Daily Archives: September 9, 2014

Funding for critical farm bill conservation programs in danger!

                                                                                                National Issues

The House FY 2015 agriculture appropriations bill proposes to cut $109 million (more than 1 million acres) from the Conservation Stewardship Program (CSP), $209 million from the Environmental Quality Incentives Program (EQIP), and $60 million from the Agricultural Conservation Easement Program (ACEP).

The agriculture appropriations bill passed by the Senate Appropriations Committee would cut EQIP spending by $250 million, but would not cut funding for the other conservation programs.  All of these cuts are from the levels approved by Congress earlier this year when it passed the 2014 Farm Bill.

On top of conservation cuts, the House bill slashes the farm bill funding for the Rural Energy for America Program (REAP) by 40 percent, from $50 million to $30 million.  REAP helps farmers adopt renewable energy (such as wind and solar) and energy conservation technologies.

The ink barely had time to dry on the new farm bill before these attempts to unravel the decisions on conservation and renewable energy funding.  Not included in either appropriations bills are any similar proposed changes or cuts to commodity or crop insurance subsidies.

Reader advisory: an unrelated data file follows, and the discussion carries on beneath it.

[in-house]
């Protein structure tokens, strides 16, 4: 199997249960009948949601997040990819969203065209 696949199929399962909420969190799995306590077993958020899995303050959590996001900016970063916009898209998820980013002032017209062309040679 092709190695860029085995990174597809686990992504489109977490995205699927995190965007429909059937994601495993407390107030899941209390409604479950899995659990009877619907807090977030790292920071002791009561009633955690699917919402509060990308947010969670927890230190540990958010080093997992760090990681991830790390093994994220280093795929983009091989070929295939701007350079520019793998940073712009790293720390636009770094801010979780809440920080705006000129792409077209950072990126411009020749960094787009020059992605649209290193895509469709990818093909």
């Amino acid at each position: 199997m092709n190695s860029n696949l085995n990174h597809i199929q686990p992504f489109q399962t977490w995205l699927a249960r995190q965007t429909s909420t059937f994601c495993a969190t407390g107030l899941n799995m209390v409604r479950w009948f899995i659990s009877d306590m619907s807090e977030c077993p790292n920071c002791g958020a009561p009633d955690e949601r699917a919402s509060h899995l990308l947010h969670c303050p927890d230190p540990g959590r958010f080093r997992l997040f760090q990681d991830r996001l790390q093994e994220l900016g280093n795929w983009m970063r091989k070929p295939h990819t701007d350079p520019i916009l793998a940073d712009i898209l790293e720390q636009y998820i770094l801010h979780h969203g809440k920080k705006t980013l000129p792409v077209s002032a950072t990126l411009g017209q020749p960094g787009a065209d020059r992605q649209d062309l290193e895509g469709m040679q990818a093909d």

The proposed cuts to conservation and renewable energy programs would result in increased water pollution, greenhouse gas emissions, soil erosion, and habitat loss, and should be rejected in upcoming negotiations.

Contact your congressman and Senators and let them know how you feel about fully funding conservation programs at the levels they agreed to in the 2014 Farm Bill.


Broad-billed Hummingbird (Cyanthus latirostris) Photo by Tom Grey http://tgreybirds.com

Broad-billed Hummingbird (Cyanthus latirostris) Photo by Tom Grey http://tgreybirds.com

Broad-billed Hummingbird (Cyanthus latirostris) Photo by Tom Grey

Although the hummingbird is tiny, it exhibits prodigious feats. In order to hover at a nectar-producing flower, its wings beat typically 50-80 times per second, its heart beats up to 1250 beats per minute, its breathing rate is 250 breaths per minute. They visit hundreds of flowers a day to acquire just enough energy to survive overnight. During the summer in North America they must add enough fat reserves to sustain them during migration flights across the Gulf of Mexico to wintering sites in Central America or Mexico. Ten different types visit Kansas including the Broad-billed hummingbird shown in the photo above. Hummingbirds co-evolved with specific flowers that are only pollinated by birds with long slender beaks that can reach the narrow tubular flower structures containing nectar. These structures ensure contact between the pollinating hummingbird and the stamen and stigma that results in pollination. Hummingbirds are extinct everywhere except the Americas. Their nests are also tiny and often have bits of lichen attached to them.